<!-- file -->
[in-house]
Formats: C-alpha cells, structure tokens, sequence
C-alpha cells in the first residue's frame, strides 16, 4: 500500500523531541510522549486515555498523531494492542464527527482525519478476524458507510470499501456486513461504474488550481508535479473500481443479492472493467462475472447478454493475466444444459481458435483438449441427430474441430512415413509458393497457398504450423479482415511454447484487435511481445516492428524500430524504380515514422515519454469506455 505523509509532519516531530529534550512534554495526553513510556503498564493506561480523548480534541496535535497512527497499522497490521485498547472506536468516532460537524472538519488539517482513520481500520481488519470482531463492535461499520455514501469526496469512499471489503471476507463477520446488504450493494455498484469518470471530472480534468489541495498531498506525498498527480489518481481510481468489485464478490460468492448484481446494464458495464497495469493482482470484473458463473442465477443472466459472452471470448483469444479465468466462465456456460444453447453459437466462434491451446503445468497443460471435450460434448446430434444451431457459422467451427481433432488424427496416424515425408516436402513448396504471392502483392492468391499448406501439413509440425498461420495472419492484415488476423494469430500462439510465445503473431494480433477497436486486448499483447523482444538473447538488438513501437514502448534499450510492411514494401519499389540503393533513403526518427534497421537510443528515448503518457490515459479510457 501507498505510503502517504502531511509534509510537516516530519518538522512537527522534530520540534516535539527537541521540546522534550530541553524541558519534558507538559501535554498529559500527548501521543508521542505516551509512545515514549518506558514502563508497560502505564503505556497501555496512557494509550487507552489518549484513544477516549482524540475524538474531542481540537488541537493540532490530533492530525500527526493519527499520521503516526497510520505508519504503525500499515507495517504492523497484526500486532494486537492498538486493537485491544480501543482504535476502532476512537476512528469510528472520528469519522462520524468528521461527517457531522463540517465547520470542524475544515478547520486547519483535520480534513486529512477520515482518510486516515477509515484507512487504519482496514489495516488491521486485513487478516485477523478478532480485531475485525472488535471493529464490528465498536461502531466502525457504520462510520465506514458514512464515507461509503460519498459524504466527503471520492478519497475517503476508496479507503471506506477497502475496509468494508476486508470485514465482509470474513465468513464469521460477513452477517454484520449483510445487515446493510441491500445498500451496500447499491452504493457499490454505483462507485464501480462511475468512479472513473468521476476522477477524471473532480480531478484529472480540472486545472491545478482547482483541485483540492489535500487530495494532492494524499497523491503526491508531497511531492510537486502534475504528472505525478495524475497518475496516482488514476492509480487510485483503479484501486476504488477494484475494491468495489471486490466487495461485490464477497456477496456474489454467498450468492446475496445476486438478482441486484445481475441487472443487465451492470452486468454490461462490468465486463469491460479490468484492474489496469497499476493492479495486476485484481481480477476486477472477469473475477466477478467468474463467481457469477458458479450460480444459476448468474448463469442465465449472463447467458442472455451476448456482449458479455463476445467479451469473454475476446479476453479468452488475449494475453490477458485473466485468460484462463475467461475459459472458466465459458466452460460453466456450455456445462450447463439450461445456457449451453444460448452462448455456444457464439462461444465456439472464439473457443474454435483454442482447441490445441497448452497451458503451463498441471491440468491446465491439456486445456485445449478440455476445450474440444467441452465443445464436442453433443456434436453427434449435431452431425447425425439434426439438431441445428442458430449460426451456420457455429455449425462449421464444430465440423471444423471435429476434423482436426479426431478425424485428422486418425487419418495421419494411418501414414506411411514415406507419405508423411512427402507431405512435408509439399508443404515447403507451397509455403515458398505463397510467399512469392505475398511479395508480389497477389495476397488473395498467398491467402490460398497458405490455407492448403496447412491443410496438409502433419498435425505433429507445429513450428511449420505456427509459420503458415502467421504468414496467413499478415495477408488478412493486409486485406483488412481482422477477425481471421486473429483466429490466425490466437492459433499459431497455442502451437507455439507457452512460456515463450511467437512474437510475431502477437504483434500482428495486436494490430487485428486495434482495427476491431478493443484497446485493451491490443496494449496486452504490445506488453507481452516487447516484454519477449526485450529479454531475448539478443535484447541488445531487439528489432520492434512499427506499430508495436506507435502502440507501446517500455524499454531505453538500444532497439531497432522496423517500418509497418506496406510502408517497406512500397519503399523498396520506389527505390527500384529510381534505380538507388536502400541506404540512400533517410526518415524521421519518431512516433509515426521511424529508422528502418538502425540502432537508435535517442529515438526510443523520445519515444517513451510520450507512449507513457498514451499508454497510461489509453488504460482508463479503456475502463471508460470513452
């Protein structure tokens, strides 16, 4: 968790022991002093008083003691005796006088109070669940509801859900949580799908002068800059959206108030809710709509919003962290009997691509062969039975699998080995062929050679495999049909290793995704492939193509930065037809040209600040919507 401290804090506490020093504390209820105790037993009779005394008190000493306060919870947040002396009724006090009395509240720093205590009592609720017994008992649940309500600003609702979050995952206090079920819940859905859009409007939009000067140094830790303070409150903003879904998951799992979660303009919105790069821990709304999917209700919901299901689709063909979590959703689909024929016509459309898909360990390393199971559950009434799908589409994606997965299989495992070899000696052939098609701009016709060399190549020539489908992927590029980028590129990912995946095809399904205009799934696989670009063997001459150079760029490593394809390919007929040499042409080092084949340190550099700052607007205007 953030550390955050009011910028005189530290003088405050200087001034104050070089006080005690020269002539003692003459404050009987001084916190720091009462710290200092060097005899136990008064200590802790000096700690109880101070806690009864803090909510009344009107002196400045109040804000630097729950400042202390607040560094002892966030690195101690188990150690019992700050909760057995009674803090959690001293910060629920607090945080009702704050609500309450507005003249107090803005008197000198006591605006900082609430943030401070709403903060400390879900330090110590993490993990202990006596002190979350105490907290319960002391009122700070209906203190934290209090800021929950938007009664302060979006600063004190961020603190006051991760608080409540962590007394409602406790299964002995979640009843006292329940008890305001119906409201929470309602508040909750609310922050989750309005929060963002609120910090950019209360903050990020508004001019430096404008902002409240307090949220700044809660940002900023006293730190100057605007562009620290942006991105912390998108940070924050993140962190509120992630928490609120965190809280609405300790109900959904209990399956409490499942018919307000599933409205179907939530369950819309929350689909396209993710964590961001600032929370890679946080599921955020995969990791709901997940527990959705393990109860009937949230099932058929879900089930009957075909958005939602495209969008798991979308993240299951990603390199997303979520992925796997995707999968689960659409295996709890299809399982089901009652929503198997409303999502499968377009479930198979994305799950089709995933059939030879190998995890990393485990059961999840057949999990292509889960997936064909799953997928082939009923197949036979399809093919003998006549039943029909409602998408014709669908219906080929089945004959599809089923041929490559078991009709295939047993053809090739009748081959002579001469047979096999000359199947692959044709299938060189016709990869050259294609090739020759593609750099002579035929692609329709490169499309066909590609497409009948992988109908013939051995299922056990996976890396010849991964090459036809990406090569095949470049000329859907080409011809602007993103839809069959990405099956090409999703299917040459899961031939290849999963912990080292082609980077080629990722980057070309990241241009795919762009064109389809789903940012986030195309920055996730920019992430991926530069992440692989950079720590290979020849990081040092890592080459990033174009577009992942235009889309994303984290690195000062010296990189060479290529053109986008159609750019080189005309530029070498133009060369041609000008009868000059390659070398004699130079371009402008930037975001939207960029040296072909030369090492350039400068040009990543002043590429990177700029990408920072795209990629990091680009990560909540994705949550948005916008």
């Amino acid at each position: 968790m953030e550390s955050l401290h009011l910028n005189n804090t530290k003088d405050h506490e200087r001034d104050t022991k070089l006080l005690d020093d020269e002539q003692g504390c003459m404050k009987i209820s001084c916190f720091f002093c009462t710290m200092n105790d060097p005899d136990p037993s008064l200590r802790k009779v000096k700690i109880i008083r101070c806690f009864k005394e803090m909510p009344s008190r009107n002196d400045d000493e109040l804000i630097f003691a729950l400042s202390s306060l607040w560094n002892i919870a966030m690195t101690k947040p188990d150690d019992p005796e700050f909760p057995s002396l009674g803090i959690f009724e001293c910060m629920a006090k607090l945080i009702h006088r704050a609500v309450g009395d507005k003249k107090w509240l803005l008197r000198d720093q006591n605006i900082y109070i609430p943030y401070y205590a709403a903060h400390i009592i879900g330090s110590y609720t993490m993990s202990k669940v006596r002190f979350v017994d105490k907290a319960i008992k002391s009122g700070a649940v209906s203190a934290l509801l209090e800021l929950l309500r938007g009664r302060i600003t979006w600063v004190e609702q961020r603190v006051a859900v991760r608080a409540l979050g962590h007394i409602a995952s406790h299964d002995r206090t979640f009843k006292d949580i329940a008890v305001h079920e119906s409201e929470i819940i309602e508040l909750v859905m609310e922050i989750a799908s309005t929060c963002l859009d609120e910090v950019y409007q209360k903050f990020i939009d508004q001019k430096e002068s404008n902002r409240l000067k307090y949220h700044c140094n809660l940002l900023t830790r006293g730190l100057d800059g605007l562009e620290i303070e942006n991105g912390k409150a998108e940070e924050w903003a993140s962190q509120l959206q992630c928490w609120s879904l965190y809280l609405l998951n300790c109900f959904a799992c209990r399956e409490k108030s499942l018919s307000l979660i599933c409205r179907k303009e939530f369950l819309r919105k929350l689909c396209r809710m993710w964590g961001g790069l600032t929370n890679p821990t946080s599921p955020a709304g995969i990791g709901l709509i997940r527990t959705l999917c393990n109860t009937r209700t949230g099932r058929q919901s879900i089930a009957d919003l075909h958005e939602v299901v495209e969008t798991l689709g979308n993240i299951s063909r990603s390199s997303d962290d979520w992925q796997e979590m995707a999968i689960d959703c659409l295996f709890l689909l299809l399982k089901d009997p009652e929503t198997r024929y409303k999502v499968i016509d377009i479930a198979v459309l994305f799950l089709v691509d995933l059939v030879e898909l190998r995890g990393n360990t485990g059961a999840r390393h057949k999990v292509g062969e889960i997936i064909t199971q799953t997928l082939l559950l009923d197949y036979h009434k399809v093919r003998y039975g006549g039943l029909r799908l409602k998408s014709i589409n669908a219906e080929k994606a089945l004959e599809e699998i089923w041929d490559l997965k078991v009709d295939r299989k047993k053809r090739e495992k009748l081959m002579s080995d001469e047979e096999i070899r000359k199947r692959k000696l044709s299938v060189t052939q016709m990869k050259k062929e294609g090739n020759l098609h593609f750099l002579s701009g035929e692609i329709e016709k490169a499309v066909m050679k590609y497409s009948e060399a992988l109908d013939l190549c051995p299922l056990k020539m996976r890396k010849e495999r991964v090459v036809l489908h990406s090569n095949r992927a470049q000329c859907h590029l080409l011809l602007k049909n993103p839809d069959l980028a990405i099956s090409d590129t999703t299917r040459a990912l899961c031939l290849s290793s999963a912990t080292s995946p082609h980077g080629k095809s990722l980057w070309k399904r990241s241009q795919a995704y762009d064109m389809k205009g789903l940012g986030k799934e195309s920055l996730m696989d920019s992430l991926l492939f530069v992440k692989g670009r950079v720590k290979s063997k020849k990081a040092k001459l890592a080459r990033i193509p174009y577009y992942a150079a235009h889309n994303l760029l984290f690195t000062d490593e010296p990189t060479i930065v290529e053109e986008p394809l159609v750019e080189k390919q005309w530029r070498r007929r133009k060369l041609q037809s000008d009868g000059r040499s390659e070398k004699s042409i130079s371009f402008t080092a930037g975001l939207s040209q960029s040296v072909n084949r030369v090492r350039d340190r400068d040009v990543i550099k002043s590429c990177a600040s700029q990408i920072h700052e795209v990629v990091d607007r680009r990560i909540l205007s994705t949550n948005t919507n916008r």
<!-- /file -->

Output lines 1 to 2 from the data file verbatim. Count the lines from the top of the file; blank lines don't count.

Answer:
[in-house]
Formats: C-alpha cells, structure tokens, sequence